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    Edward Said and Irish Criticism


    McCarthy, Conor (2007) Edward Said and Irish Criticism. Eire - Ireland, 42 (1&2). pp. 311-335. ISSN 0013-2683

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    Abstract

    The work of Edward Said has been influential on a global scale, in a manner that very few scholars can ever hope to match. It can safely be asserted that no anti-imperialist writer since Frantz Fanon has successfully addressed so many audiences. This essay traces the response to Said’s work, including but not only his most famous work, Orientalism, in Irish criticism and debates over the last three decades.We will see, in the work of Said’s allies and emulators, and that of his detractors, a number of variations, turns, adaptations, and inflections on Said’s own books and essays. Surveying the archive of responses to Said is valuable in itself, but it also provides a barometer of Irish intellectual engagement with wider international geo-political issues and historical shifts.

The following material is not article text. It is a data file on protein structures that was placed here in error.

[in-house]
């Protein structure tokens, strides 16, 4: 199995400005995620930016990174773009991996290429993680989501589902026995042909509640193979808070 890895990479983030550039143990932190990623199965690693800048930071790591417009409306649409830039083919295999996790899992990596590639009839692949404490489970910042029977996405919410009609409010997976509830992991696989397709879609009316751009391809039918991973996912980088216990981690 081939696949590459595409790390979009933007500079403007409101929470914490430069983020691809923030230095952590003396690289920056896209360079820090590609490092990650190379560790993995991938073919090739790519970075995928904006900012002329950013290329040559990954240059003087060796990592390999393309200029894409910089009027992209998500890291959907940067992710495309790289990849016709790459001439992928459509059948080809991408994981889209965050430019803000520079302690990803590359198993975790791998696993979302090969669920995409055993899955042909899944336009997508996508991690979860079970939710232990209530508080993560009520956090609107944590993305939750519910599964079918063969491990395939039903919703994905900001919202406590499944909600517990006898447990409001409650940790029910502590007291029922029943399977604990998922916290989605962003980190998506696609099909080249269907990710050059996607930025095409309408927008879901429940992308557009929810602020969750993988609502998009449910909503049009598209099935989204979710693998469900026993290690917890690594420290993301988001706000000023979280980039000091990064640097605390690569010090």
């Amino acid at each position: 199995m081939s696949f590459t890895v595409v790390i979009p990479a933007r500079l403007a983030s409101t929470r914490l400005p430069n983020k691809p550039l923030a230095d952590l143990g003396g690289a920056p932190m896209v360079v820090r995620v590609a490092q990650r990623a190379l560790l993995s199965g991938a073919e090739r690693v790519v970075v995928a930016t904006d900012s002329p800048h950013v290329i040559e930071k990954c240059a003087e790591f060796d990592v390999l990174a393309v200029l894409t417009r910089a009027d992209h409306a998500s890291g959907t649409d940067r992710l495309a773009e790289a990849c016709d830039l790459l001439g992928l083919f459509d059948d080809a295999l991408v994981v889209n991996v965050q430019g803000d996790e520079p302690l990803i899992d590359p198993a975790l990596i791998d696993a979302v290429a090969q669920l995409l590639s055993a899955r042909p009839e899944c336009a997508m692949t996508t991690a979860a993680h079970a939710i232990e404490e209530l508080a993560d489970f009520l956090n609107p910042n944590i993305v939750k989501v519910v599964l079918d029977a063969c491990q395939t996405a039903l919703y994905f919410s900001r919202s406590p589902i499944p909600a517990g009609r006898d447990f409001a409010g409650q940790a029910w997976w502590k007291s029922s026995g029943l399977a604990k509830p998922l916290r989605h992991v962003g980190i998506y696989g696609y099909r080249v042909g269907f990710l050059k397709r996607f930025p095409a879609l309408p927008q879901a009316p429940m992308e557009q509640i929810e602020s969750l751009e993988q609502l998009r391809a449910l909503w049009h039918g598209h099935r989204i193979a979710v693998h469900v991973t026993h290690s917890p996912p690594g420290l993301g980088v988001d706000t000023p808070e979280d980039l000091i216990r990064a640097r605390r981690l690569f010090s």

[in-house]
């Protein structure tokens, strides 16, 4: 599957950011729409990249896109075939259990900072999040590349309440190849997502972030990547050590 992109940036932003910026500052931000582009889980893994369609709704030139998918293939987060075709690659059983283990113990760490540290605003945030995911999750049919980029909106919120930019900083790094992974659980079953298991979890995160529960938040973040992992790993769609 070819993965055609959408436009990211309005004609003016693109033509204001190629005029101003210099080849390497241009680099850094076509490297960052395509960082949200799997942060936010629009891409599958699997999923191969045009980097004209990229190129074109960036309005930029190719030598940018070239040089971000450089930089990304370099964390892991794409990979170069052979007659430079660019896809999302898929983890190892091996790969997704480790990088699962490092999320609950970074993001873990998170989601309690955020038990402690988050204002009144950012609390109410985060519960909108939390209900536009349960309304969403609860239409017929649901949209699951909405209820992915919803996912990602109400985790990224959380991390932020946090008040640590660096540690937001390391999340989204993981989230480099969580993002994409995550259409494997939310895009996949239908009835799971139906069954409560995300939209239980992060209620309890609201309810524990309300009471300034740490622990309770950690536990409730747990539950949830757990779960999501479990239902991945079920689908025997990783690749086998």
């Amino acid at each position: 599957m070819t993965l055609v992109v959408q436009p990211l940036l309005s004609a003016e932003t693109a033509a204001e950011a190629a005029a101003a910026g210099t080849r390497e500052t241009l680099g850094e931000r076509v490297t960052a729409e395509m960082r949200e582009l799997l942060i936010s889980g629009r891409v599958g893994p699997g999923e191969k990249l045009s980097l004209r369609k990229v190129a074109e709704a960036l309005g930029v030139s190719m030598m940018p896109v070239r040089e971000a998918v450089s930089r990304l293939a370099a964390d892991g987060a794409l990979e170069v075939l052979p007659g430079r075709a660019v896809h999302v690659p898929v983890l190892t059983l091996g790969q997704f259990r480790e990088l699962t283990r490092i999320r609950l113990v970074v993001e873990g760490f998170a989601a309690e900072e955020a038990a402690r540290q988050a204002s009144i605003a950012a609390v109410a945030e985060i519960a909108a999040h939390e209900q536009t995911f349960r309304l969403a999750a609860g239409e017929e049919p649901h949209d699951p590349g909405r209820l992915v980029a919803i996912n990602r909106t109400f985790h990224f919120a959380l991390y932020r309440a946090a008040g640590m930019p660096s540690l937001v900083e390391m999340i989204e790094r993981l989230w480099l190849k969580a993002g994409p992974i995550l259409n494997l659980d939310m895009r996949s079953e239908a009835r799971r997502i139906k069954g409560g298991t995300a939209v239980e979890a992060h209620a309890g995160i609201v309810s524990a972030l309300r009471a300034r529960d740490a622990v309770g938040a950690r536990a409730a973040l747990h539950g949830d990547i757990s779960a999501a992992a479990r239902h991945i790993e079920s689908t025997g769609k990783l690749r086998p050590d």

Item Type: Article
    Keywords: Influence; Criticism; Said, Edward W; Ireland; Humanities; Multidisciplinary; Yeats and Decolonization; Orientalism; 1900-1999; criticism; English language literature; Irish criticism; Irish literature; Palestinian literature;
    Academic Unit: Faculty of Arts,Celtic Studies and Philosophy > School of English, Media & Theatre Studies > English
    Item ID: 11443
    Identification Number: https://doi.org/10.1353/eir.2007.0021
    Depositing User: Conor McCarthy
    Date Deposited: 23 Oct 2019 15:43
    Journal or Publication Title: Eire - Ireland
    Publisher: Irish American Cultural Institute
    Refereed: Yes
    URI:

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